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Paul, could you explain.
June 24
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Given the actual layout, I'm not seeing how a low heart at Trick 6 doesn't yield the same result as the A. West presumably ducks the heart to East. On the spade return, discard a club while West ruffs. After the club ruff, you can ruff any return high, draw the last trump, and claim the rest for down two.
June 24
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RR: Could East infer that the 5 wasn't from !QJ65 (giving Declarer A43)?

Added: I meant K43. (I had the N/S diamond honors mixed up.)
June 24
David Levin edited this comment June 24
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I agree that the number of combined winners in the black suits will seldom be affected by whether a defender ruffs the second round of spades. However, it seems that the analysis needs to consider the heart suit also.

If trumps are 2-2, then immediately drawing two rounds guarantees at least 12 tricks: 7 trumps, 1 diamond, 2 spades, and 2 hearts (even if the king is offside).

If Declarer instead tries to cash a second spade at Trick 3 and East is 1=2 in the blacks without the K, then only 11 tricks are available even double-dummy: 8 trumps, 1 diamond, 1 spade, and the A. Knocking out the K ceases to be useful, because this would be the second defensive trick.

Added: I said “double-dummy” in the third paragraph because taking spade ruffs while leaving an enemy trump outstanding would risk an overruff if Declarer doesn't know that the trump is with West.
June 24
David Levin edited this comment June 24
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If one is desperate, there's always type-correction fluid.
June 24
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Page 5: “Partner appears to have an odd number of clubs, which could well be 5 clubs. If so, continuing clubs is clear, and will defeat the contract if partner has the A or KQ.”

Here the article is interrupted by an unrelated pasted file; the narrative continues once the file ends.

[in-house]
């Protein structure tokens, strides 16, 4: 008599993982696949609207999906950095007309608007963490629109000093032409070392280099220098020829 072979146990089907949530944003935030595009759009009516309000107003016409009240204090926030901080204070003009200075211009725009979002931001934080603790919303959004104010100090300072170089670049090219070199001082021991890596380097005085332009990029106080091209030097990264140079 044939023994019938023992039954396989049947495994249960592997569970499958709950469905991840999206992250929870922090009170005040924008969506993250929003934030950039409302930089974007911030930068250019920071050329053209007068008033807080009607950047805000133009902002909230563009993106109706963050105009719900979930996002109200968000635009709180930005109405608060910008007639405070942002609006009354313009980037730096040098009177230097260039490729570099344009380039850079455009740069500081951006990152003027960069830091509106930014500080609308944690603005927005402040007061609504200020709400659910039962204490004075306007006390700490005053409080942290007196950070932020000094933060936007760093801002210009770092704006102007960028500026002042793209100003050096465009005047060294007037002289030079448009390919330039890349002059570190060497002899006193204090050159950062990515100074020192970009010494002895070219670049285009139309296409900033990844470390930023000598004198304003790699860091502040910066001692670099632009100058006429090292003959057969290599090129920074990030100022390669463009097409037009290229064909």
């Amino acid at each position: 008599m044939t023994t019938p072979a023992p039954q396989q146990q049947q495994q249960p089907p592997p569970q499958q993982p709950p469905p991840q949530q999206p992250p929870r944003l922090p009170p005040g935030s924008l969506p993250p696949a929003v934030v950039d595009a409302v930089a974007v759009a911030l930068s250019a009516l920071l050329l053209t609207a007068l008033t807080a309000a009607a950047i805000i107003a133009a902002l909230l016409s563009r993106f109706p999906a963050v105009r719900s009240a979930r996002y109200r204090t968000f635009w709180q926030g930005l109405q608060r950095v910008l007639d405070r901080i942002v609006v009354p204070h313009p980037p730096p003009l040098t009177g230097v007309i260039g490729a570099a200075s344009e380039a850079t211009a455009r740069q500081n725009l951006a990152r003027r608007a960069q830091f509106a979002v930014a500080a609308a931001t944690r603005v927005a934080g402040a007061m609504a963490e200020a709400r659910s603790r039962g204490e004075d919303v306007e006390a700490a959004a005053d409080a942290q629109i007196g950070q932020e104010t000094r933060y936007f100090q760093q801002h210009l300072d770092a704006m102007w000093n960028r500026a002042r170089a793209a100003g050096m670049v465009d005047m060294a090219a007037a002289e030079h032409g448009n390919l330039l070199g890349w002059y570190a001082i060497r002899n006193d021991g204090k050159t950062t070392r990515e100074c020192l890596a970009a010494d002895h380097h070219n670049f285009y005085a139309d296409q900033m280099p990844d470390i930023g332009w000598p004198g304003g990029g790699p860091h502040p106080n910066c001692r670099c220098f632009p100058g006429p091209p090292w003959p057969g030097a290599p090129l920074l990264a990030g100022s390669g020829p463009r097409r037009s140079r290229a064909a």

I believe that the latter holding would allow the contract to be claimed after Declarer knocks out the A and the defenders run the clubs.
June 23
David Levin edited this comment June 23
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I improvise spoilers by using a font color that blends in with the background. For replies to a discussion-starter (which have a light grey background), I use font color “#EDEDED” (that is, [color=“#EDEDED”]) to make text virtually invisible. An example is below.

Spoiler: Sorry, the spoiler is on holiday.

To reveal the hidden text, position the mouse on the word “Spoiler” and triple-click. (A different method might be available or necessary, depending on the device being used to access this website.)
June 23
David Levin edited this comment June 23
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This article might be better placed in the Bridge Winners Site Feedback forum.
June 23
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I'm curious as to why Declarer didn't draw a second round of trump before starting spades (assuming that the bridge movie is accurate).
June 23
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I wouldn't have been surprised if the title had started with “Human Forum:”.
June 23